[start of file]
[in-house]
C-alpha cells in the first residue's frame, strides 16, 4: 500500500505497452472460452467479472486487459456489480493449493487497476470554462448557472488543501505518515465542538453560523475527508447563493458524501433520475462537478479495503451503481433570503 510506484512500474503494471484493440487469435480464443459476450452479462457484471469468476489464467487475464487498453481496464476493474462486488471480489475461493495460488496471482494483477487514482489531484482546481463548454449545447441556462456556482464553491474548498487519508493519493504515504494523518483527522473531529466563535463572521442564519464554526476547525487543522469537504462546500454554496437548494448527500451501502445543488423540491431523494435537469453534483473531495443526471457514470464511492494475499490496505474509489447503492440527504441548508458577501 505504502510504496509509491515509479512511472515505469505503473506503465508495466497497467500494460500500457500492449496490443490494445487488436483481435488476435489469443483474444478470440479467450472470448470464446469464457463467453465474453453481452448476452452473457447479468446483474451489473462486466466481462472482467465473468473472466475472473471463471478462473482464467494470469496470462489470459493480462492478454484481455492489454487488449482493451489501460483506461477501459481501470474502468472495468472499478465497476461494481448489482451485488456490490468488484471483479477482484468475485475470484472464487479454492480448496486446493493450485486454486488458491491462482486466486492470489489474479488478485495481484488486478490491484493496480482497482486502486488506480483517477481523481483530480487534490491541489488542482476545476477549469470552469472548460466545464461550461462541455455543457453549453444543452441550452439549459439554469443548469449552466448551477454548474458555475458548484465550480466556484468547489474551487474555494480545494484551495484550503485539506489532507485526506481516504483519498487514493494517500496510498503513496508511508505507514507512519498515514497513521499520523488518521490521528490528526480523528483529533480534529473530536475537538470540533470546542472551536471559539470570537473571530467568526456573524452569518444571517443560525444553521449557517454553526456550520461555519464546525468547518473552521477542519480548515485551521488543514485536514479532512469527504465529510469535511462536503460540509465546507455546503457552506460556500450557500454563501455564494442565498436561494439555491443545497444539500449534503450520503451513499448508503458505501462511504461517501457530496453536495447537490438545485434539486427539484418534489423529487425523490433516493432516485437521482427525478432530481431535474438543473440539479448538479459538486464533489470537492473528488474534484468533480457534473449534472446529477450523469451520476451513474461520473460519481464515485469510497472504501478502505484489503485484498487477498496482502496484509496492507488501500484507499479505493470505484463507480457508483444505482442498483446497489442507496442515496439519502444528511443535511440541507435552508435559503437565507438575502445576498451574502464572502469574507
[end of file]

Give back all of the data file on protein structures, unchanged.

[in-house]
C-alpha cells in the first residue's frame, strides 16, 4: 500500500505497452472460452467479472486487459456489480493449493487497476470554462448557472488543501505518515465542538453560523475527508447563493458524501433520475462537478479495503451503481433570503 510506484512500474503494471484493440487469435480464443459476450452479462457484471469468476489464467487475464487498453481496464476493474462486488471480489475461493495460488496471482494483477487514482489531484482546481463548454449545447441556462456556482464553491474548498487519508493519493504515504494523518483527522473531529466563535463572521442564519464554526476547525487543522469537504462546500454554496437548494448527500451501502445543488423540491431523494435537469453534483473531495443526471457514470464511492494475499490496505474509489447503492440527504441548508458577501 505504502510504496509509491515509479512511472515505469505503473506503465508495466497497467500494460500500457500492449496490443490494445487488436483481435488476435489469443483474444478470440479467450472470448470464446469464457463467453465474453453481452448476452452473457447479468446483474451489473462486466466481462472482467465473468473472466475472473471463471478462473482464467494470469496470462489470459493480462492478454484481455492489454487488449482493451489501460483506461477501459481501470474502468472495468472499478465497476461494481448489482451485488456490490468488484471483479477482484468475485475470484472464487479454492480448496486446493493450485486454486488458491491462482486466486492470489489474479488478485495481484488486478490491484493496480482497482486502486488506480483517477481523481483530480487534490491541489488542482476545476477549469470552469472548460466545464461550461462541455455543457453549453444543452441550452439549459439554469443548469449552466448551477454548474458555475458548484465550480466556484468547489474551487474555494480545494484551495484550503485539506489532507485526506481516504483519498487514493494517500496510498503513496508511508505507514507512519498515514497513521499520523488518521490521528490528526480523528483529533480534529473530536475537538470540533470546542472551536471559539470570537473571530467568526456573524452569518444571517443560525444553521449557517454553526456550520461555519464546525468547518473552521477542519480548515485551521488543514485536514479532512469527504465529510469535511462536503460540509465546507455546503457552506460556500450557500454563501455564494442565498436561494439555491443545497444539500449534503450520503451513499448508503458505501462511504461517501457530496453536495447537490438545485434539486427539484418534489423529487425523490433516493432516485437521482427525478432530481431535474438543473440539479448538479459538486464533489470537492473528488474534484468533480457534473449534472446529477450523469451520476451513474461520473460519481464515485469510497472504501478502505484489503485484498487477498496482502496484509496492507488501500484507499479505493470505484463507480457508483444505482442498483446497489442507496442515496439519502444528511443535511440541507435552508435559503437565507438575502445576498451574502464572502469574507